McCormick stock may not be spicy enough for growth investors. However value investing is making a comeback, and I like MKC stock for a reliable dividend and the ability to capture some stock price growth that approximates the growth of the company’s business which has been around 4% to 5% over the last three years.
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This story originally appeared on MarketBeat
Like many stocks, McCormick’s (NYSE: MKC) stock is moving higher prior to earnings. In the last month, the stock price has climbed over 7% reversing a bearish trend since the beginning of the year. In fact, as of this writing McCormick remains down about 3% for the year.
In this case, value investors are likely to be rewarded. The company is expected to post earnings of 57 cents per share on revenue of $1.37 billion. The whisper number puts McCormick’s earnings even higher at 59 cents per share. Either number would be an increase from the same quarter in the prior year.
It would also keep the company on pace to hit its target earnings forecast of $2.91 to $2.96 for the year. I believe that’s true because historically the first quarter has been the company’s weakest quarter in terms of both revenue and earnings.
But growth investors may find the company’s fortunes a little bland. The question will be where the company’s growth will come from. I can point to anecdotal spice shortages in my grocery store. While it’s true that many Americans have been cooking more at home, I suspect much of this shortage is due to supply chain difficulties more than truly increased demand. It’s also difficult to forecast how much this trend of cooking at home will remain in place as the economy reopens.
On the other hand, McCormick stands to benefit as the economy continues to reopen. It does service the food service business as well as the bar and restaurant sectors. Even a more tepid opening than expected would benefit the company.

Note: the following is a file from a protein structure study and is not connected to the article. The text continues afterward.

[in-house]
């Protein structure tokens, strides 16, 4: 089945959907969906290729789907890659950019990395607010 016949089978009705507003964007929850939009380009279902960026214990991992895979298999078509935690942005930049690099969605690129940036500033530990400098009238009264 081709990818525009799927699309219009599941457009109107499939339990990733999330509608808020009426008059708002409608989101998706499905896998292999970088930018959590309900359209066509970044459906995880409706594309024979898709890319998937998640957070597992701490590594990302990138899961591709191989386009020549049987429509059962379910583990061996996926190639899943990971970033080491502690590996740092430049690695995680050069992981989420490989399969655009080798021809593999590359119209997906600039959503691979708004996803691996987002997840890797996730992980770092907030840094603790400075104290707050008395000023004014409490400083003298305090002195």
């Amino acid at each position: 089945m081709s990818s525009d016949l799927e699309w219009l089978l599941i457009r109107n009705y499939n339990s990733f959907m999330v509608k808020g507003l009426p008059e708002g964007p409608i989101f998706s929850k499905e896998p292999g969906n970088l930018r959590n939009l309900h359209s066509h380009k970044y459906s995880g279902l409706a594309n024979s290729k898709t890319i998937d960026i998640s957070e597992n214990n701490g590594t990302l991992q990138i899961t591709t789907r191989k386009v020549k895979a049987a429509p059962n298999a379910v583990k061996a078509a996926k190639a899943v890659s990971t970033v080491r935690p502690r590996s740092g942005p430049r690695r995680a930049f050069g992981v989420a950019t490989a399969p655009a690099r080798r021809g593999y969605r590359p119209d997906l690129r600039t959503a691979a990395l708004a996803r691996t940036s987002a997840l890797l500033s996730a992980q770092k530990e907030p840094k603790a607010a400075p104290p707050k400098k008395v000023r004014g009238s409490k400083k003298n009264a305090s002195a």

Time For Acquistions to Pay Off
If investors are going to get nervous about investing in McCormick, they need to look no further than the company’s recent spending spree. McCormick made two significant acquisitions in 2020, both of which added debt to its balance sheet. In its last earnings report, the company posted total liabilities of $8.1 billion with current liabilities of $3 billion.
In addition, McCormick had $1.15 billion in debt due within the next year. When investors compare that to the company’s cash on hand and free cash flow, it’s fair to wonder if the company will have to borrow more. However, management said it was planning on paying down the debt with the cash flow it generates. Clearly, the company believes it will get a boost as the economy reopens.
Investors will be listening to hear if management maintains a similar optimism as it reports earnings.
MKC Remains a Strong Value Stock
Growth-oriented investors may not find McCormick to be that spicy of an investment. However, for value investors, it’s a different story. To begin with, the company raised its dividend significantly last quarter. That made it 35 consecutive years of dividend growth for the Dividend Aristocrat.
The 37 cent per share increase brought the quarterly dividend up to 89 cents per share. This supports what McCormick said in December when it made clear that recent acquisition would not impact their dividend policy.
If the company announces a dividend in the next few days, you should expect the MKC stock price to climb in advance of the ex-dividend date.
What to Expect From McCormick Post Earnings
When I last wrote about McCormick, the company’s stock was trading almost 10% above the level it is as I write this article. At that time, it appeared investors had jumped the gun on the recovery. In fact, in many states, the economic gains went in reverse.
This time around, there seems to be a more sustainable recovery narrative. Vaccines continue to roll out and the pent-up demand that was anticipated is starting to show up.
If you’re a growth investor, I’m not sure this is the stock for you. However value investing is making a comeback, and I like MKC stock for a reliable dividend. Plus, even if you believe the stock is fairly valued, you may be able to capture some stock price growth that approximates the growth of the company’s business which has been around 4% to 5% over the last three years.